Flies and Doubts in Sharon Olds' "The Wedding Vow"
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The paper outlines Sharon Olds' poem "The Wedding Vow" that is written from the prospective of a bride who is excited about starting her life with her fiance, but is also terrified of what the future may hold. The paper explains that her doubts are because of her parents' failed marriage and they are symbolized by the "flies" that are buzzing around. The paper concludes by pointing out that just like the flies, she brushes away her concerns by her ultimately positive outlook for her future.
From the Paper:"In order to understand this poem, one must first analyze the poet's parents' marriage. She addresses this when she says, "I felt the silent, dry, crying ghost of my parents' marriage there, somewhere in the bright space."She sees the ghost of her parent's marriage present in the church, and she does not want that same result for her marriage. The poet contrasts the brightness of the church with the dark, dry, gloominess of the "death" of her parent's marriage. Her parents' failed marriage clearly traumatized her, and she does not want that fate for her children, either.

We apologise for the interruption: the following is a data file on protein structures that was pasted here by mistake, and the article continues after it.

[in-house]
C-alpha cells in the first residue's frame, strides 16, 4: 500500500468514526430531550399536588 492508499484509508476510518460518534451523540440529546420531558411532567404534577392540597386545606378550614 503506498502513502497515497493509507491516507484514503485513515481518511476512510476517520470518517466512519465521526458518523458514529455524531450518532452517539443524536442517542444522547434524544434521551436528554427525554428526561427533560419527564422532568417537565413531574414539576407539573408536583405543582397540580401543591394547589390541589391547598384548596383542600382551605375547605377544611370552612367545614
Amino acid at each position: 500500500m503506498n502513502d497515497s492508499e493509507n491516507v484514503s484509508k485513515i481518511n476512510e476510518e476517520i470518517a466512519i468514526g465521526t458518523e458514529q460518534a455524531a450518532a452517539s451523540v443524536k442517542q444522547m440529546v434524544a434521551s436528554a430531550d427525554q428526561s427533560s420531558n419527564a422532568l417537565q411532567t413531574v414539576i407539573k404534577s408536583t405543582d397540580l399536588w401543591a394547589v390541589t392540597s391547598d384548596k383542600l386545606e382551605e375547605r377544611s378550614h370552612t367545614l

"The concept of death is introduced in the passage above, as marriage vows are usually only broken until death. Sharon Olds juxtaposes the concept of life and death - she mentions how her and her fiance "...now said publicly, gathered together, death." Out of everything being said during the wedding and the rehearsal, she deliberately chooses to select the word "death", as if that is the only thing she hears. She recognizes that ultimately her partner is "offering [her], no matter what, his life." The poet wants to share her fiance's life, and she does not want her marriage to die."
Cite this Poem Review:
Flies and Doubts in Sharon Olds' "The Wedding Vow" (2013, August 26) Retrieved February 26, 2020, from https://www.academon.com/poem-review/flies-and-doubts-in-sharon-olds-the-wedding-vow-153668/
"Flies and Doubts in Sharon Olds' "The Wedding Vow"" 26 August 2013. Web. 26 February. 2020. <https://www.academon.com/poem-review/flies-and-doubts-in-sharon-olds-the-wedding-vow-153668/>